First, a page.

This may be obvious, but have you had your hearing checked? Sometimes a wax buildup in one ear causes a very noticeable shift. You said you're not having the problem in your lesser system, so maybe that indicates it isn't a hearing problem, but who knows?
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If this has been a problem regardless of equipment swaps, then that rules out equipment as the source, IMO.
I'd venture to guess that it's a speaker placement issue. I had a similar problem in my room (although mine wasn't as extreme as your seems to be). I solved the problem by adjusting speaker placement using the Sumiko (or Iron Chef) method. It resulted in one speaker being a bit farther out into the room than the other speaker, and the toe-in angles being slightly different as well. Correct speaker placement is often asymmetrical.
Now, you could always cheat by using some attenuators like these EVS Ultimate Attenuators at the amps as balance controls...
01-08-10: Mtrspt5Perhaps. I haven't tried it myself. You should probably pose this question to Rick Shultz of EVS.
I believe the recommended method for your application is to use an external crossover.
The most important thing one of my mentors had said to me:the visual center and acoustical center may occur in different places.Think of setting up the speakers,as three different "planes" (not aero).Left,center,right.Left will control that occuring L-speaker outward.Same with right and the center is summed L+R (adj for image focus and proper weighting in the bass).One speaker will anchor the soundstage.Then finding the appropriate "other" may be easier.The final set-up may not be symetrical (as mentioned above)IE:toe-in,distance from back wall.
Try starting out with no absorption-this can lead to shorter image height or pooling of the sound.Any absorbative material should be up in the corners-if a must.
Where are you located?? As I'm sure a fellow member would be willing to lend assistance.Tom
How is it possible to reverse the polarity of the interconnects from the CDP to the Pre? You should only be able to swap channels, not polarity, and if swapping channels did indeed move the imbalance to the other channel there must be a problem with the CDP. I have a test disc that plays image positions for: center, left center, left speaker, and far left. This is repeated for the right channel. I could look up the title and number if you are interested.
Don't do it.
If you do, be sure to use audiophile grade dynamite.
Seriously, I suspect room acoustics. Sonic center often does not equate to visual center as someone above noted, especially with speakers that throw a big holographic soundstage. I have the same issue with my L shaped room where my OHM f5s reside.
Did you get exact same imaging results placing the speakers along the alternate flat wall in regards to center of image or did it move somewhat?
One solution: if everything else sounds fine but the sonic center is shifted slightly, so what? Train yourself to ignore speaker location an just listen to what you system and room is giving you.
Attenuaters in-line on one channel is another option I would think. I have and have used attenuaters but never to affect channels differently.
Toe in of the speaker farthest from sonic center for more direct exposure at your listening position (or toe out of the other for less) is another option to shift the sonic center.
Have you ever not had this problem with these speakers?
I can't formulate a theory that fits all of the facts that you have stated, but I'm wondering if one of the speakers might have the connections to one of its drivers or one of its crossover elements reversed. Since the crossover is nominally at 1700Hz, with third-order rolloff, a miswire resulting in partial cancellation of frequencies in the crossover region could pull the image toward the other speaker, since it is mid-range frequencies that would be affected.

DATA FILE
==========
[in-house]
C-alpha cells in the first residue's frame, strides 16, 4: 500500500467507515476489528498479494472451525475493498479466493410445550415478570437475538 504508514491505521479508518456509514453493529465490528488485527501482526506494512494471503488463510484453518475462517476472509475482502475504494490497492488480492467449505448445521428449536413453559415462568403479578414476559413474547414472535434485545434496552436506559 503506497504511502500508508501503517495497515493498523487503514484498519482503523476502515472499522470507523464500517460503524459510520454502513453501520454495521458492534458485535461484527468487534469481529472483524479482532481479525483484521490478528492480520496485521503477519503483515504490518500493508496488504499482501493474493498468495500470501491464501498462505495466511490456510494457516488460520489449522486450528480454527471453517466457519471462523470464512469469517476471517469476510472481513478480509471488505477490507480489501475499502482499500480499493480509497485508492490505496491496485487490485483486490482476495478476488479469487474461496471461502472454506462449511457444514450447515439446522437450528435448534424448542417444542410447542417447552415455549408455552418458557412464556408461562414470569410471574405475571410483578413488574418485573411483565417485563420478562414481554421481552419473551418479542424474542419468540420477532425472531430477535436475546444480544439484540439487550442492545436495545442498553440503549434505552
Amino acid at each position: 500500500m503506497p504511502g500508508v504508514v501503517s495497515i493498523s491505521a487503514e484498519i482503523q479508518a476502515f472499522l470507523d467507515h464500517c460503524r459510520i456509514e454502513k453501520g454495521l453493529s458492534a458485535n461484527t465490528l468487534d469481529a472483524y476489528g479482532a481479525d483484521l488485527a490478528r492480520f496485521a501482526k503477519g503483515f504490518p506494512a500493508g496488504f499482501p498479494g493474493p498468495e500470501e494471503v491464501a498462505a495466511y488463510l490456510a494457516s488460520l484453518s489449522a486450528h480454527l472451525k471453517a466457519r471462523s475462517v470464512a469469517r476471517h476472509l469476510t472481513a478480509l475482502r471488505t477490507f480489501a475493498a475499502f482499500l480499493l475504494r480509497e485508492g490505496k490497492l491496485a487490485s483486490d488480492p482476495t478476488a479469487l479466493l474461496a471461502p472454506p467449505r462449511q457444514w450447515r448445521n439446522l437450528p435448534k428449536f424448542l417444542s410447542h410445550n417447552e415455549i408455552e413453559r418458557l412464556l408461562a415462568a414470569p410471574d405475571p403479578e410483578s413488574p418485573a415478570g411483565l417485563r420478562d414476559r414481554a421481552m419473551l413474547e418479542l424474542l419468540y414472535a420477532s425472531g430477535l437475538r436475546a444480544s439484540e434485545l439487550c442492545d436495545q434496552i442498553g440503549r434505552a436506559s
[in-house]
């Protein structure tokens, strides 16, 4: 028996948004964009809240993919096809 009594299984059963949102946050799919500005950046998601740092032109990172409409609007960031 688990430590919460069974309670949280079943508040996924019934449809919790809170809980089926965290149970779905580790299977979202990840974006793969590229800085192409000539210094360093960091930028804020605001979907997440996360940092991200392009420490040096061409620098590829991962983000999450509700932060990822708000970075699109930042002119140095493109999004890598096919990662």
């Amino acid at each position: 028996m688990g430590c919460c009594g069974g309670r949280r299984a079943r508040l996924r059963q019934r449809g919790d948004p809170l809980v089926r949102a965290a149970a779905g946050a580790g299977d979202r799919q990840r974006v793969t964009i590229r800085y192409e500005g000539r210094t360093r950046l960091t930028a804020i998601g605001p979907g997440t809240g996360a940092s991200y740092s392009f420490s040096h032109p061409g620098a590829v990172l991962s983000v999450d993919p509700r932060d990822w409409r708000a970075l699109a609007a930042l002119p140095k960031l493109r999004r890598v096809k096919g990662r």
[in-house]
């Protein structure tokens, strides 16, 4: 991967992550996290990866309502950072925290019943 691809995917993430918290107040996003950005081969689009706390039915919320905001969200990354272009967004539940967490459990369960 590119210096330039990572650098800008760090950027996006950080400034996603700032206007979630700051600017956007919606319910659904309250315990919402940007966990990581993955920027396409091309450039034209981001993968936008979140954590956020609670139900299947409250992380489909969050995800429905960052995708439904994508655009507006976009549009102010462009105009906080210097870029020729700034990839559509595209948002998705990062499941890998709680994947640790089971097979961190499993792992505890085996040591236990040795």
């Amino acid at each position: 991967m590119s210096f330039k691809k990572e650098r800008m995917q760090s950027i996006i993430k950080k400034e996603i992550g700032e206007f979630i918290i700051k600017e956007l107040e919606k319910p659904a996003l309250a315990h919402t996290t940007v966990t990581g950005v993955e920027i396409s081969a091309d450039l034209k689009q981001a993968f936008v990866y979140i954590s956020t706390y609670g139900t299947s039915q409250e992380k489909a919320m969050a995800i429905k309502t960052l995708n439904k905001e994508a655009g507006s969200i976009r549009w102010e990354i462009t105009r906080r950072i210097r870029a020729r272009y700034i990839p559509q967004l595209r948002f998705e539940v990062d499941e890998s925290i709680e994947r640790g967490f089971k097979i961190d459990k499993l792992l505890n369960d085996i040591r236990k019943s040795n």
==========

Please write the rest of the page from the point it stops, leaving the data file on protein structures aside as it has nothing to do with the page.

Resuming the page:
As an aside, reversing the polarity of only the interconnects from CDP to preamp resulted in a mirror image of the image shift, but the sound was very diffuse with no bass at all, and inverting the phase on the preamp had very little effect on the sound.A diffuse image combined with attenuated bass is an almost certain indication that the two channels are out of phase relative to one another. When you say you reversed the polarity of the interconnects from cdp to preamp (and I assume you were using balanced interconnects), do you mean that you interchanged xlr pins 2 and 3 simultaneously on the cables for BOTH channels?
If not, and only one channel was reversed (either inadvertently or intentionally), that would certainly explain the diffuse image and attenuated bass. On the other hand, if you truly reversed the phase on both channels, and the result was that the image moved to the opposite speaker, and simultaneously became diffuse with attenuated bass, perhaps (and I'm just guessing here) there are two inter-related problems present, such as a miswire in a speaker combining with asymmetrical room effects, resulting in confusing symptoms.
BTW, the polarity switch on the preamp is undoubtedly an absolute phase reversal function, which would invert both channels simultaneously. That would result in effects which were either very subtle or non-existent, depending on the recording. I can't explain, though, why flipping that switch gave different results than interchanging pins 2 and 3 on both interconnects, unless I've misinterpreted something in your post or you inadvertently had pins 2 and 3 interchanged on only one channel.
Hope that is of some help.
Send your system to me. I will make certain that every little-bitty piece of it is totally beaten, crushed, mangled, stomped on, spit on, and twisted beyond recognition.. THEN blown to bits. (I enjoy destroying things) (8^Q...
I will send a few remaining bits of scortched and broken stuff back to you in a trophy case with the "Image right and die" or what ever slogan you want, along with a video of the complete process.
I await delivery.
(PS I haven't a clue as to what could cause the problem if you have done all the stuff you say.. A great mystery.)